The Secret Recipe

Here is a fun poem I wrote about my husband, (when he was a kid) and his grandmother.

I was three-foot-five and she was five-foot-three.

I was five years old and she was eighty three,

That special day I helped her make her secret recipe.

I stood upon a chair so I could reach the bowl,

While Grandma lined the counter with the ingredients, row by row.

She put in a pinch of this and a tad bit of that

And when I asked her what it was, she said. “To make us fat.”

I gave her a puzzled look and she gave me a wink,

But when I tried to copy her, all I did was blink.

Grandma laughed with jellied glee and slapped her bony knees.

Then she tweaked my nose and said, “A little butter, if you please.”

I gave her a tiny smirk and handed her a stick,

But she pushed out her lower lip and said, “Give me two more sticks.”

I chopped that butter up with a big ole’ wooden spoon,

While she dumped in half a moon of thick molasses.

I beamed up at Grandma and dreamed of that taste,

And how the neighboring lasses would be begging me for a piece.

“Best clean that gleam from your eyes,” Grandma uttered.

Then she added in a pint of sugar and I stirred it in until it looked like cream.

I poured in the vanilla, while she cracked a dozen farm-fresh eggs,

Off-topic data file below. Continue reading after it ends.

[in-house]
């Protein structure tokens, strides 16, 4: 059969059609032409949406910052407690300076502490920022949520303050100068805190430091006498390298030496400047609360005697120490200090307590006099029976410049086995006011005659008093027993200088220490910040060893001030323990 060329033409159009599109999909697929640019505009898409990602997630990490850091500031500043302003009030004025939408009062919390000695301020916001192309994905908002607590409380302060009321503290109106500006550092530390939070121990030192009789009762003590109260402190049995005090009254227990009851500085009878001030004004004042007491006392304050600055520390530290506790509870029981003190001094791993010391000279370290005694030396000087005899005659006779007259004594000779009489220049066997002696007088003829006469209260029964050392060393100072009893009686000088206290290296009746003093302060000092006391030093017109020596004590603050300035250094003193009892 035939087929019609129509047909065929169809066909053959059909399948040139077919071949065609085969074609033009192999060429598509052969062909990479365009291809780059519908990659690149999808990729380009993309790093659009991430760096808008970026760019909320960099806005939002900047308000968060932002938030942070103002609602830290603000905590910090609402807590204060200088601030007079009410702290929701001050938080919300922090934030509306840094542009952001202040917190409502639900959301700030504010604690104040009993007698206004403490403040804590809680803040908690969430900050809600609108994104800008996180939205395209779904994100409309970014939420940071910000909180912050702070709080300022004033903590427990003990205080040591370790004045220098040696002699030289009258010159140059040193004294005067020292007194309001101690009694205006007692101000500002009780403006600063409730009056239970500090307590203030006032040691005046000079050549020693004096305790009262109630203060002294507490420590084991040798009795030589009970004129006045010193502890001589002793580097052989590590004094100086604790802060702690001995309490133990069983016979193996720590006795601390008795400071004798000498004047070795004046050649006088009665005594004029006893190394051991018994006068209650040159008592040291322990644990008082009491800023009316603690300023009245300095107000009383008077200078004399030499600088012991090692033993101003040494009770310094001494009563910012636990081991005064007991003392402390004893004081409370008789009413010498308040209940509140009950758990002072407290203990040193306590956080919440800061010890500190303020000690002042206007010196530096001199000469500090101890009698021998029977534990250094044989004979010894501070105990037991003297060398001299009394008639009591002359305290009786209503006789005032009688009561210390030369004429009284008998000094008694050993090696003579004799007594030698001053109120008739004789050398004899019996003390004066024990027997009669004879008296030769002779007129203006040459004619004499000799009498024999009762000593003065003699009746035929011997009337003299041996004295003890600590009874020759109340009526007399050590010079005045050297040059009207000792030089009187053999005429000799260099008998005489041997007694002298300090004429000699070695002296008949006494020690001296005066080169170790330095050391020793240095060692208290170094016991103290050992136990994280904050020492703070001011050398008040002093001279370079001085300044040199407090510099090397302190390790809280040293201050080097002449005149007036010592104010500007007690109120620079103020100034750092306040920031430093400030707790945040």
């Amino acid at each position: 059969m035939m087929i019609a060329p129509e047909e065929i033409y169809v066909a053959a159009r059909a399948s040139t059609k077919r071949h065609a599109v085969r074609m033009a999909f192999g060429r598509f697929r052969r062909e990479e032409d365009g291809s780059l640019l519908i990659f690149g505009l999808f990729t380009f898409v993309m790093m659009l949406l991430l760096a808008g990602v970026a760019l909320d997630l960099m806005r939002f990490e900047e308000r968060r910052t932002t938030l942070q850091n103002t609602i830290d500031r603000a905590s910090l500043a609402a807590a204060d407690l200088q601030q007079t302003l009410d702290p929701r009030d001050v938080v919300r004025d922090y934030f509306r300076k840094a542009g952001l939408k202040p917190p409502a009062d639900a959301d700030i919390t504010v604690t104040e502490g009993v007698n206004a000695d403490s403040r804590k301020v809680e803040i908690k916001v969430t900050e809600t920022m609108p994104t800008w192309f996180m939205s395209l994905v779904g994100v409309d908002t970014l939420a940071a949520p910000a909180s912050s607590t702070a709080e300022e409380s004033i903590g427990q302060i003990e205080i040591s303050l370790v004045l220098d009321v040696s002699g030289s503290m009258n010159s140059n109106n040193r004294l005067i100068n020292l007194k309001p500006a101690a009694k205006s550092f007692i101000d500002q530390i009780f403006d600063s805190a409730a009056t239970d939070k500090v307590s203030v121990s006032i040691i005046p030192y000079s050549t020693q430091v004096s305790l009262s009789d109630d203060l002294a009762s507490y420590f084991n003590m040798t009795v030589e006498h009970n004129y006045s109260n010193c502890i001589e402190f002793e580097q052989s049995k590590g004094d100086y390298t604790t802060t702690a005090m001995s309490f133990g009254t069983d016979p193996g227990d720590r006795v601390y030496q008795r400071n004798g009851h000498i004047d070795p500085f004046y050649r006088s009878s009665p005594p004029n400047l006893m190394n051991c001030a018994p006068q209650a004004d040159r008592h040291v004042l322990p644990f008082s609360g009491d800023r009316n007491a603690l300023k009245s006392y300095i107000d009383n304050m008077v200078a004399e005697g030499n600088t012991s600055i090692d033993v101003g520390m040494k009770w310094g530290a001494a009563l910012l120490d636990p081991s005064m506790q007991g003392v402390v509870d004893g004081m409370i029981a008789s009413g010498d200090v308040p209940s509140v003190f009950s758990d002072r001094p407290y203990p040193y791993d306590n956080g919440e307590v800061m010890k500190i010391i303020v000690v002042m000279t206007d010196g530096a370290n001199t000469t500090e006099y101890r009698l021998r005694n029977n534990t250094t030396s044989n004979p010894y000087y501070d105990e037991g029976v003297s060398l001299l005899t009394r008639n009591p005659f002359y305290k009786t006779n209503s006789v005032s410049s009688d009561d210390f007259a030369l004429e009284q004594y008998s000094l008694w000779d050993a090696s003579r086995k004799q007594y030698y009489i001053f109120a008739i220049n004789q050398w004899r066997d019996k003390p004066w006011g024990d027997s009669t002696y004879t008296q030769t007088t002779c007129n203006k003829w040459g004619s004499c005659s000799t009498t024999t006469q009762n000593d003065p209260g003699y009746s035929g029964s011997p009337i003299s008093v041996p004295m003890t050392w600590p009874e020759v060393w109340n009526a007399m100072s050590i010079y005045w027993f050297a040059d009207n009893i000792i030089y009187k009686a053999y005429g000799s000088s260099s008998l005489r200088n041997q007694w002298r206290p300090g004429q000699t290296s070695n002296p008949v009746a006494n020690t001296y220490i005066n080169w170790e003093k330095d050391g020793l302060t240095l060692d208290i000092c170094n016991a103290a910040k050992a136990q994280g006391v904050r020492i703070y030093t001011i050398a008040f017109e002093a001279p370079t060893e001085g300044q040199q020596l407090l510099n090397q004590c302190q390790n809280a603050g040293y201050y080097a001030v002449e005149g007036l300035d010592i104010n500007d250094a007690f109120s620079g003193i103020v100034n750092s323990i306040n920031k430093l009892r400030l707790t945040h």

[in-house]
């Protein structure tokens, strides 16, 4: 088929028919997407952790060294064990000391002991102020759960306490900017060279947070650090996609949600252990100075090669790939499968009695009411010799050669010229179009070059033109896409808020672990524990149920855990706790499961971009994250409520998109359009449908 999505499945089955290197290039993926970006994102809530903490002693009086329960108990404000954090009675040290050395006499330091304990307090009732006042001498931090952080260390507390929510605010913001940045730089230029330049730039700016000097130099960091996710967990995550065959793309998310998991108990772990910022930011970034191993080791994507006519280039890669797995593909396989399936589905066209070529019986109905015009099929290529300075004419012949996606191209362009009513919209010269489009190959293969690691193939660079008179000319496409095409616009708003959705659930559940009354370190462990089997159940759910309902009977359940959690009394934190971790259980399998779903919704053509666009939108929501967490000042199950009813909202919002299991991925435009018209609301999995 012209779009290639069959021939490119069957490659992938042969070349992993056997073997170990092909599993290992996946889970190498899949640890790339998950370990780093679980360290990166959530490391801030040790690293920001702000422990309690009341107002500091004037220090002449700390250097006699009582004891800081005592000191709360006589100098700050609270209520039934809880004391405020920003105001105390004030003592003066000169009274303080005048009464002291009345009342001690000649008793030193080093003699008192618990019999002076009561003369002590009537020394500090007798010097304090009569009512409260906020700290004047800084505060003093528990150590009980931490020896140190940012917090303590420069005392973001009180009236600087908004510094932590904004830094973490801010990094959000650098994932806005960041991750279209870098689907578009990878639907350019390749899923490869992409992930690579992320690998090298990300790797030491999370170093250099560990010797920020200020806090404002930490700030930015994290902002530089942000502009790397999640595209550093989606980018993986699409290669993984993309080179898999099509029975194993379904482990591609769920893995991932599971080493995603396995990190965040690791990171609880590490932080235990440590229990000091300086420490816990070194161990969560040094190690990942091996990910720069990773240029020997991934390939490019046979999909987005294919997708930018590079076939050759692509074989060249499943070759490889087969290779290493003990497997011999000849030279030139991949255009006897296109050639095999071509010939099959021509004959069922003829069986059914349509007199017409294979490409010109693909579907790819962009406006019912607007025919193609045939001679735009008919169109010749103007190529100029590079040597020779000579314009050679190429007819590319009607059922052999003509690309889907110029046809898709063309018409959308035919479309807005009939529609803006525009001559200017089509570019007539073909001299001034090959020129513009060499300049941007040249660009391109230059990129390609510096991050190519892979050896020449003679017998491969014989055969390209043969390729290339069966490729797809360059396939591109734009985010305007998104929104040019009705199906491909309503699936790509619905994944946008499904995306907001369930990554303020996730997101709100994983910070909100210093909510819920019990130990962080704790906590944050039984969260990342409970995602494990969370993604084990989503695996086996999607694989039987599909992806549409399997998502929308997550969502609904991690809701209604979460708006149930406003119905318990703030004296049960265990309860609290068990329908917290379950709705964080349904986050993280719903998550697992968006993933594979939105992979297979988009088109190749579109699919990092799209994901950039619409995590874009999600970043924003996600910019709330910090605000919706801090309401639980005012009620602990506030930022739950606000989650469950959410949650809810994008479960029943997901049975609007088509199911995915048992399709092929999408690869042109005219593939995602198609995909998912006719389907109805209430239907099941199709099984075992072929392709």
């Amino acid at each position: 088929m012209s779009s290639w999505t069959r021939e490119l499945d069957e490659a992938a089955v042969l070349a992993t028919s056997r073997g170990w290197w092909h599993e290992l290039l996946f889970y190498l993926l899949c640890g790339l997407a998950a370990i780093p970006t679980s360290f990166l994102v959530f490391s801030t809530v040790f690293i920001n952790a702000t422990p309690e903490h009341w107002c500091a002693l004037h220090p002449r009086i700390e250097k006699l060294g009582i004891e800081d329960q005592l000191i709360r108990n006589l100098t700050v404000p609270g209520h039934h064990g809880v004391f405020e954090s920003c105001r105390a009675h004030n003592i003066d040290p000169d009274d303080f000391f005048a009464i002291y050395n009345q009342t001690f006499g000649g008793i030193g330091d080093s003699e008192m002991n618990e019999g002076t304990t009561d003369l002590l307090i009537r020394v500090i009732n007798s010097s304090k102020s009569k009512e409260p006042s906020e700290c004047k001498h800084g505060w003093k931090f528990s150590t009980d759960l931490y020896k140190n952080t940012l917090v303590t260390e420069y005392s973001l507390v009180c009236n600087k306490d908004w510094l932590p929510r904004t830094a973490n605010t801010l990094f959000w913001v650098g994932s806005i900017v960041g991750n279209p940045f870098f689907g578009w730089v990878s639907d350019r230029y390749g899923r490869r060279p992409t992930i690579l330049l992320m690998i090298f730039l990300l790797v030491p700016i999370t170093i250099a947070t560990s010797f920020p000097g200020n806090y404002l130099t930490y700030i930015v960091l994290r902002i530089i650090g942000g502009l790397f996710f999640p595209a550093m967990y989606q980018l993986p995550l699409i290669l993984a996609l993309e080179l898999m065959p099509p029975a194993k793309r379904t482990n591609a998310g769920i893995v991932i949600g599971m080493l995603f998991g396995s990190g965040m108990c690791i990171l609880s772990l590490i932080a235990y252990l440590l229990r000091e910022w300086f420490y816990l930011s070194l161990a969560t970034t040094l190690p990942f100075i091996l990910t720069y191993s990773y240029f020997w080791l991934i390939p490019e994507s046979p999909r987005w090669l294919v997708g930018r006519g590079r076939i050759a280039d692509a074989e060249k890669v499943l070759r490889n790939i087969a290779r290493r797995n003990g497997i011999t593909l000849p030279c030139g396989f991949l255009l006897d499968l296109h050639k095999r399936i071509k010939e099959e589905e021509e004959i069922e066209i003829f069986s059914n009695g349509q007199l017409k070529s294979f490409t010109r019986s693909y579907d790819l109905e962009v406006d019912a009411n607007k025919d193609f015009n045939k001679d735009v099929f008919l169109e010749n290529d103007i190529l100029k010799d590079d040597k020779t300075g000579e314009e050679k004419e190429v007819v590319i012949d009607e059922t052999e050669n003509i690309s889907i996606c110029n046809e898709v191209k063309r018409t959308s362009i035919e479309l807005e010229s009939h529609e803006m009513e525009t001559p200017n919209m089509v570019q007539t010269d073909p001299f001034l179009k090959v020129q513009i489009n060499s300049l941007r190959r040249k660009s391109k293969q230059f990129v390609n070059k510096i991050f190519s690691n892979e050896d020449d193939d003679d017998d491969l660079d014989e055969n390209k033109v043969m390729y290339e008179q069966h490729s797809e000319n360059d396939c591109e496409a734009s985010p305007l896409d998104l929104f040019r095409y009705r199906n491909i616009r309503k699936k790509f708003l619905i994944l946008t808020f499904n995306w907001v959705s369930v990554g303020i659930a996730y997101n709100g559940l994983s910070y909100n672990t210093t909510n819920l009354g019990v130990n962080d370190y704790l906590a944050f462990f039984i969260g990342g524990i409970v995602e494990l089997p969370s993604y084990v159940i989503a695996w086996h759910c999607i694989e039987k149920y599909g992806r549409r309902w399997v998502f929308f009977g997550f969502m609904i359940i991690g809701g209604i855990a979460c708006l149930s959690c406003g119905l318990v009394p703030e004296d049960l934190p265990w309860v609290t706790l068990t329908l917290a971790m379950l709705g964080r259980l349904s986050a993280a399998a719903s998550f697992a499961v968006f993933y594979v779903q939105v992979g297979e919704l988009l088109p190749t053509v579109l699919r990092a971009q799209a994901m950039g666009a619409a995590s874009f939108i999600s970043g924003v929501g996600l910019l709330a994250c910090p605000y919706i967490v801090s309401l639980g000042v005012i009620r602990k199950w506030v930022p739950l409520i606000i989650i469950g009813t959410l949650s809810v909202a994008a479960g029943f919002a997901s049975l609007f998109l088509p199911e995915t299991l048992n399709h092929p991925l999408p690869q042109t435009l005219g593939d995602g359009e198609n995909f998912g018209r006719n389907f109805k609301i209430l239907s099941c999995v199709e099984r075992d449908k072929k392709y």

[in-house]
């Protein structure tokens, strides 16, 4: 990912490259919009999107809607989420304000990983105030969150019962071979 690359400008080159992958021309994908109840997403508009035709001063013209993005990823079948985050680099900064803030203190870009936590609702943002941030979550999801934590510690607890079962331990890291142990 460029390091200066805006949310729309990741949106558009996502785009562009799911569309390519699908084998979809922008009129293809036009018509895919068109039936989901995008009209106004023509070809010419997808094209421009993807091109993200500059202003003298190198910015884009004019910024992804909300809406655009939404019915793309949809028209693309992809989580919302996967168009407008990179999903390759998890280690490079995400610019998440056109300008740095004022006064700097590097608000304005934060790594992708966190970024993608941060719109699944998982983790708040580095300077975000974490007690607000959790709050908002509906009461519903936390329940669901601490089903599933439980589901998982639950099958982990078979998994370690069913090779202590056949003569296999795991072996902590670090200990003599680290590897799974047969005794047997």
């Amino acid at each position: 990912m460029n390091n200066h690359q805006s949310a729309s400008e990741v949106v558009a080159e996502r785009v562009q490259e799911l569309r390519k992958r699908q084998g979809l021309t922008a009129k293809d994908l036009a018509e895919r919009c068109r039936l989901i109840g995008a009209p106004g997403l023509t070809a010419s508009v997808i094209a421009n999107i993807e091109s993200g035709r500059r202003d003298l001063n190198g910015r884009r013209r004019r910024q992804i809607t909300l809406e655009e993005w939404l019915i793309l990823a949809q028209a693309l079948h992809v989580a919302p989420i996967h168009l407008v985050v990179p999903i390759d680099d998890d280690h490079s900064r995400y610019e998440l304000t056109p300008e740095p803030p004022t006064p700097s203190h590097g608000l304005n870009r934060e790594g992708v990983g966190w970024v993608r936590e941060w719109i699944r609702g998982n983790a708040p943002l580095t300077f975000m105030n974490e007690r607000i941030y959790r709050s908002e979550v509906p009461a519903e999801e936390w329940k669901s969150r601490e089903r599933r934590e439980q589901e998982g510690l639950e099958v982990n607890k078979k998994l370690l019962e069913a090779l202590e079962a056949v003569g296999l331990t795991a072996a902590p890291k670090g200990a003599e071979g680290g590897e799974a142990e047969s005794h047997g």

But she held up her hand and said, “Hold up a peg.”

Then she added in the flour, a cup or two or three,

Plus some that splattered onto my navy-blue jeans.

Grandma dropped in a spoon pf baking powder,

Some raisins drowned in rum,

And added enough corn syrup to fill a small wooden drum.

I stirred it all together, but that batter was mighty thick

And I pondered for a minute if this was some kind of trick,

But Grandma greased an iron pan and scooped that batter in.

Which made me wonder how she ever lifted that heavy pan?

She turned the oven on to three-twenty-five and placed that pan way deep inside,

While I stared at the door as the minutes ticked by.

That heavenly scent of cinnamon and ginger went ’round the room with its spicy flavor,

Which made the cowpokes beg for Grandma’s favor.

But they’ll have to step in the back of the line,

For I get that first piece, oh yes, it’s mine.

We’ll all have to wait for an hour or two,

Until that sweet cake is completely through.

“Hold onto your hats, boys. For that cake’s got to cool.”

Grandma’s brows creased as I snatched a small piece by the skin of my teeth

And I ran from the room and her hand with the spoon.

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